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InfoLiteracy During the month of October we have been doing posts relating to National Information Literacy Awareness Month and how you can increase your information literacy. This is our last Information Literacy post of this year. We hope you have enjoyed them. Leave a comment if you have a question or suggestion for a topic for next October. In today’s post, we’re taking a brief look at copyright.

Copyright is a complicated subject so this is just going to skim the surface, but I think the basic facts will be helpful. It’s such a complicated subject that most such summaries include a sentence like, this is NOT legal advice and I am NOT a lawyer, contact a lawyer for further information (so there’s mine). Copyright is, at its most basic, a right to copy. It was designed to encourage production of new ideas and writings by making sure people could make enough money off their work to keep them producing more. Copyright is also designed to expire (although laws keep pushing that date farther and farther away) so that the general population could build on and expand on those previously created works building new things and creations for the good of society. For example, Walt Disney Productions can take out of copyright fairytales like Snow White collected by the Brothers Grimm and make the movie Snow White or Seth Grahame-Smith can take the out of copyright novel Pride and Prejudice by Jane Austen and make Pride and Prejudice with Zombies.

Anytime you make a copy of a work still under copyright protection, without permission or without falling within fair use guidelines, you have violated the laws governing copyright. Some things to keep in mind as a student:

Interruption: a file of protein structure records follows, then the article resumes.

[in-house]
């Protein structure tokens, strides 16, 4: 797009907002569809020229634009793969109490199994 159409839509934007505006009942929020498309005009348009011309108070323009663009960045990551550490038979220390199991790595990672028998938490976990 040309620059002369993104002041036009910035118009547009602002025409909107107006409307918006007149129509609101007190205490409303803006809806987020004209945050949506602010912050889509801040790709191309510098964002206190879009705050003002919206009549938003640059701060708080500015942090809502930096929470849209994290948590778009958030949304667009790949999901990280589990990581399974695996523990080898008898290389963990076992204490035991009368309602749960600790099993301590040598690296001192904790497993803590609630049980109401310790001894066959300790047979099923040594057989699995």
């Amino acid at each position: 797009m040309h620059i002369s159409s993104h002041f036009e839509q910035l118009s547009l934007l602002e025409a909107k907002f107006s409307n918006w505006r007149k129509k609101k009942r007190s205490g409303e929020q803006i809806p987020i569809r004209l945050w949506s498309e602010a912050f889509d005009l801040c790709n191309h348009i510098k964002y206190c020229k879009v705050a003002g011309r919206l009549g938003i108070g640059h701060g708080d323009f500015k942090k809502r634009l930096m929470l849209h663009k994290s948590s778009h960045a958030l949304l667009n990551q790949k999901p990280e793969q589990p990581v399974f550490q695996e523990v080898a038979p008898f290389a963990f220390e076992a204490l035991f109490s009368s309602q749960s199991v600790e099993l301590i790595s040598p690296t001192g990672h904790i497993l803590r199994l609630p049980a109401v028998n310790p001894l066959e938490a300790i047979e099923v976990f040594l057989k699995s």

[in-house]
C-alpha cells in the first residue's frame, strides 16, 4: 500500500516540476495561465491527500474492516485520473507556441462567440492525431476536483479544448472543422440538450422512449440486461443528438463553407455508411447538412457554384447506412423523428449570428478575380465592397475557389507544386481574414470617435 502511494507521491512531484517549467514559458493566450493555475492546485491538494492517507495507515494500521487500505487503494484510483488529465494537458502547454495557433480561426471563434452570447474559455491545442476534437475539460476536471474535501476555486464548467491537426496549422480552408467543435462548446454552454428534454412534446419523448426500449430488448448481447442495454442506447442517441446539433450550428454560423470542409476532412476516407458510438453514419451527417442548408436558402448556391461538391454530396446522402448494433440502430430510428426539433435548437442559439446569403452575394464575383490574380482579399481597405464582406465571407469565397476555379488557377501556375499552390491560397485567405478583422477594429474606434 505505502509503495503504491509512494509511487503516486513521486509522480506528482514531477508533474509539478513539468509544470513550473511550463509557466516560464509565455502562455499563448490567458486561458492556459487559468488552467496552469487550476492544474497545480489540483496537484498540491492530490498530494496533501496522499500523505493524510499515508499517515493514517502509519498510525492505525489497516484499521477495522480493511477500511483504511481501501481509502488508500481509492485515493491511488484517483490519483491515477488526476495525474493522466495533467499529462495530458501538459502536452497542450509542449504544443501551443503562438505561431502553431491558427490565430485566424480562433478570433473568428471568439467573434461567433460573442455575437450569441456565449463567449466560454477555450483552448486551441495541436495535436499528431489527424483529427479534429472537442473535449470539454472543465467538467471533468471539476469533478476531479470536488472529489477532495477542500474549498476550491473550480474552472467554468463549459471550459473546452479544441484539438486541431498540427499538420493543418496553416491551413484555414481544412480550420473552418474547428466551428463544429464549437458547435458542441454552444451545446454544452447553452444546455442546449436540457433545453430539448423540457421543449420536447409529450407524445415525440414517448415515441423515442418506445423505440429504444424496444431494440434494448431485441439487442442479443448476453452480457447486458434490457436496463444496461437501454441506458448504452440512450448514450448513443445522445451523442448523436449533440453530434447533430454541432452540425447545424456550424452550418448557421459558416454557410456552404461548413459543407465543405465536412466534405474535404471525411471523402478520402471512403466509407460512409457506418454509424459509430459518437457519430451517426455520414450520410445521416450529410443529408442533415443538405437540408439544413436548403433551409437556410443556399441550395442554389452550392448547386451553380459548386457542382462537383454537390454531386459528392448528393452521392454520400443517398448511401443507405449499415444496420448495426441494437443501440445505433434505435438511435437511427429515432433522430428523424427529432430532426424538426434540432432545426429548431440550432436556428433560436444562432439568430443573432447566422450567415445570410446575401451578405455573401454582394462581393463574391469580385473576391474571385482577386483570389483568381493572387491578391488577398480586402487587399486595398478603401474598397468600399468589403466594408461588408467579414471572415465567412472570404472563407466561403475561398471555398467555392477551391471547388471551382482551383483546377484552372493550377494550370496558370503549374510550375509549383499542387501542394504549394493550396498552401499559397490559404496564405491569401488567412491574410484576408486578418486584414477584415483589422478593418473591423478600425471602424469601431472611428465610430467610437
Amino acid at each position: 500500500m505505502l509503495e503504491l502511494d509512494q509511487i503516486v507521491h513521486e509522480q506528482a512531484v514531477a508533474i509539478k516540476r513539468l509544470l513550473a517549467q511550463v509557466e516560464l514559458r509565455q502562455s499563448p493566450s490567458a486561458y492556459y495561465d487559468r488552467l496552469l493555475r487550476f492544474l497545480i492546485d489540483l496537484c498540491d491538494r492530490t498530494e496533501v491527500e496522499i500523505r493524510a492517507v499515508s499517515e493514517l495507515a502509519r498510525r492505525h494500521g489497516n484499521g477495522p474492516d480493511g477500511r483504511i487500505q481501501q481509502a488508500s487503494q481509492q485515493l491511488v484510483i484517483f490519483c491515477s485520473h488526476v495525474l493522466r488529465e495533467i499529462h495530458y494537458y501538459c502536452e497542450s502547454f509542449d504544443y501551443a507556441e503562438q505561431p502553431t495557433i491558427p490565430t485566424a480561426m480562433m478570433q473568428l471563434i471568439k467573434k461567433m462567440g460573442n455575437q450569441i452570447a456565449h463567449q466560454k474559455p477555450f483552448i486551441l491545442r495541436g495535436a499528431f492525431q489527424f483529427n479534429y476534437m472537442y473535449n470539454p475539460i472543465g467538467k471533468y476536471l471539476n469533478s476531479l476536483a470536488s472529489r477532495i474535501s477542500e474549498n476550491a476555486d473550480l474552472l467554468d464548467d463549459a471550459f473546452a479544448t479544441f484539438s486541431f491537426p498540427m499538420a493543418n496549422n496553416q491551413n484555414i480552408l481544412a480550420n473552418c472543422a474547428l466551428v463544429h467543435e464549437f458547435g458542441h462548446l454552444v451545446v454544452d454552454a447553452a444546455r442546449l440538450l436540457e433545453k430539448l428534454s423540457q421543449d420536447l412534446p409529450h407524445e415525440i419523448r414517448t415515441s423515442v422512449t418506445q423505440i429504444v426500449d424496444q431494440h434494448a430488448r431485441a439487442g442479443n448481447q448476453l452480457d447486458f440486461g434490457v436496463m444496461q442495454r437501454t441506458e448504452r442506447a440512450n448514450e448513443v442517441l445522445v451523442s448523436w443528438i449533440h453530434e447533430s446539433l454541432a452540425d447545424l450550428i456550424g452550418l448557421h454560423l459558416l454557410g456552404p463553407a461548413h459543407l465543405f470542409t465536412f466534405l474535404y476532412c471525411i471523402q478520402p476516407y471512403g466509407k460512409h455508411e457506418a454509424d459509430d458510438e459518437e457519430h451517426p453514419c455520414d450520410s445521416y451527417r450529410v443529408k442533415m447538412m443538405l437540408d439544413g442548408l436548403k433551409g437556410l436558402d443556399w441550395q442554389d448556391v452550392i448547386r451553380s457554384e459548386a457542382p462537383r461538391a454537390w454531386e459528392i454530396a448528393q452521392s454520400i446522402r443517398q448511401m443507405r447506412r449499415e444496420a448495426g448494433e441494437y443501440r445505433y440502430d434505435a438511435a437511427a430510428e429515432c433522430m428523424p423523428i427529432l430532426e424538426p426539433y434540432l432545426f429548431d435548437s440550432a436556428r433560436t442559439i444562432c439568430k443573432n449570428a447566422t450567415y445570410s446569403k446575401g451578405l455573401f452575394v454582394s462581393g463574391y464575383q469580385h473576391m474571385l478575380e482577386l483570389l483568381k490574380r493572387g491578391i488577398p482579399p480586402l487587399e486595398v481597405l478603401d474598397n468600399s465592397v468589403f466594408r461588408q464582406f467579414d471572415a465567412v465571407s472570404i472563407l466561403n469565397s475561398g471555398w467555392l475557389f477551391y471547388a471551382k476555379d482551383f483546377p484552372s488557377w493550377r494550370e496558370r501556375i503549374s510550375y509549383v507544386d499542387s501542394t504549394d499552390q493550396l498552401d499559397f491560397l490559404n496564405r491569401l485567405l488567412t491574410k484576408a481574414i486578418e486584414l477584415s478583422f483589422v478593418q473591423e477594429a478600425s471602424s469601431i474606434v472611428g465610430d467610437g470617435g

• Not everything you copy or manipulate for a class is considered fair use (otherwise known as OK to do) because you are a student.
  • That fact that it’s technically easy to use someone else’s work (to download, copy, manipulate, paste in a paper or a PowerPoint, etc.), doesn’t mean it’s legal to do so.
  • There are places where people post stuff that they want you to copy, so you can use them without asking permission, for example Creative Commons. You can find creative commons photos by searching Photo Pin.
  • Even when you are using something with permission, most people require a photo credit or a citation giving credit that you are using their work in your project.
  • You may think it’s OK to do something because you get away with breaking copyright law once, but if you are caught the consequences can be a cease-and-desist order, a fine, or even a lawsuit. The fact that you had done it many times before without getting in trouble won’t help your case.
  • When you sign up for some program or website (like Facebook or Pinterest) you are often asked to click agree on something called Terms and Conditions. When you click agree make sure you understand that you are agreeing to abide to stricter measures on copyright and giving up control of your work among other things. It’s a good idea to actually read them before clicking.
  • When you buy a program, etc. it often comes with the license, and license restrictions are often much, much stricter than copyright. By agreeing to the license you are agreeing to follow these stricter rules, but again make sure you know what they are before you agree to them.

Learn more about copyright for students with this handout from Iowa Area Education Agencies:

See past Kirkwood related blog posts on:

Also find books on copyright in the collection around 346 and many more are available as e-books through the catalog.

Sarah Uthoff is a reference library at Kirkwood Community College. LIKE the Kirkwood Community College Library on Facebook and find links to Sarah all over the web at her About Me Profile.